We have been hearing warnings about the destruction of the Amazon rainforest for decades, but experts say a catastrophic tipping point is now just over the horizon. Are they right? And if so, what can we do to pull things back?
IT IS perhaps the most iconic symbol of life on our planet. The Amazon is the world’s largest and most biodiverse tropical rainforest, and an immense trap for carbon dioxide. The perils of deforestation in this vital resource are old news. But now, the time on the clock is running out. It seems that the world’s biggest rainforest is about to turn into the world’s biggest environmental disaster. “We are about to collapse,” says Luciana Gatti at Brazil’s National Institute for Space Research. “We are in an emergency, we need action now.”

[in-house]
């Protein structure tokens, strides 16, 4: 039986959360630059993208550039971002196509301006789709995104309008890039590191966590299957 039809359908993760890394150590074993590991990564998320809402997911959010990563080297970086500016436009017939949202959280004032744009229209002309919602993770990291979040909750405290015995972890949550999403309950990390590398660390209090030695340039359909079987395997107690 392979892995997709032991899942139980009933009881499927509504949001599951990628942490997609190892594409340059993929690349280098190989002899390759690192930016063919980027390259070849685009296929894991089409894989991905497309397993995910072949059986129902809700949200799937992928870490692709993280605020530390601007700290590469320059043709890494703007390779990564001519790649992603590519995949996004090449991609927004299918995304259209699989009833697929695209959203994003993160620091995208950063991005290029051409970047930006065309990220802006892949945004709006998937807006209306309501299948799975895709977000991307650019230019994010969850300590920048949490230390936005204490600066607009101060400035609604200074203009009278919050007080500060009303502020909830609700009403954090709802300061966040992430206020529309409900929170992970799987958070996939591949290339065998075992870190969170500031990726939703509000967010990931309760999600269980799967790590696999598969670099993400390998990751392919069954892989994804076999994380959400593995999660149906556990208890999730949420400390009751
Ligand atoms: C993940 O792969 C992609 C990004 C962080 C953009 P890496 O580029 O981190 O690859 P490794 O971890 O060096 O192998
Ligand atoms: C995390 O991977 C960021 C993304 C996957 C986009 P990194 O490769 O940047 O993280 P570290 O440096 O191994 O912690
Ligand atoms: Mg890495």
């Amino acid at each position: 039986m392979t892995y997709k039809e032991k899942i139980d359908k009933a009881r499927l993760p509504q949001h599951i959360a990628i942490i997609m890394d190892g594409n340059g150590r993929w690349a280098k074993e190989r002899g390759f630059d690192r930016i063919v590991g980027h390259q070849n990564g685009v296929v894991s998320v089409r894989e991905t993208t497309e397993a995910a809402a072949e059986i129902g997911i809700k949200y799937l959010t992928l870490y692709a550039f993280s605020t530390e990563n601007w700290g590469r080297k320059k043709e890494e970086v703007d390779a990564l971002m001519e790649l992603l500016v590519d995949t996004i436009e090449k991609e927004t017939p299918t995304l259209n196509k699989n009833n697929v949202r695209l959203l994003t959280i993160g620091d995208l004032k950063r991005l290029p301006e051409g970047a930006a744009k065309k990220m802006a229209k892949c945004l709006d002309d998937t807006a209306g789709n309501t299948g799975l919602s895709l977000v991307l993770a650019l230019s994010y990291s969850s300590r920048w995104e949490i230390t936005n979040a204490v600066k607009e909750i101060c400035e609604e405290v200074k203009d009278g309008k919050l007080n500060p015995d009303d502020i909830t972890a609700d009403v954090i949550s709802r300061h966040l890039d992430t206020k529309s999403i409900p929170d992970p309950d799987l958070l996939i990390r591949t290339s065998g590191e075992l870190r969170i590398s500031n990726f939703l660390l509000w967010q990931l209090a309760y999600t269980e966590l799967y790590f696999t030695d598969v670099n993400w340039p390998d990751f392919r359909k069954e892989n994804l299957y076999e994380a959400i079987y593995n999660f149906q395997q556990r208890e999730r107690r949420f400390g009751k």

Gatti has spent years observing the Amazon from the air. She believes we are as little as five years from a point of no return, where lush rainforest irreversibly begins to convert into dry savannah. It is also the point at which billions of tonnes of carbon would be dumped into the atmosphere. “It’s a nightmare,” she says.
That nightmare scenario is the infamous Amazon tipping point, where the ecosystem can no longer cope with the damage being inflicted and irreversibly flips into a new stable state. Like a game of Jenga, brick after stabilising brick is removed until the tower collapses in a heap.
Warnings that this is approaching have now taken on extreme urgency. The rate of deforestation has increased sharply and is fast approaching the theoretical limit. In September, the Science Panel for the Amazon (SPA) – a group of more than 200 experts including Gatti – released an assessment of the state of play. The verdict: we are on the edge of disaster. …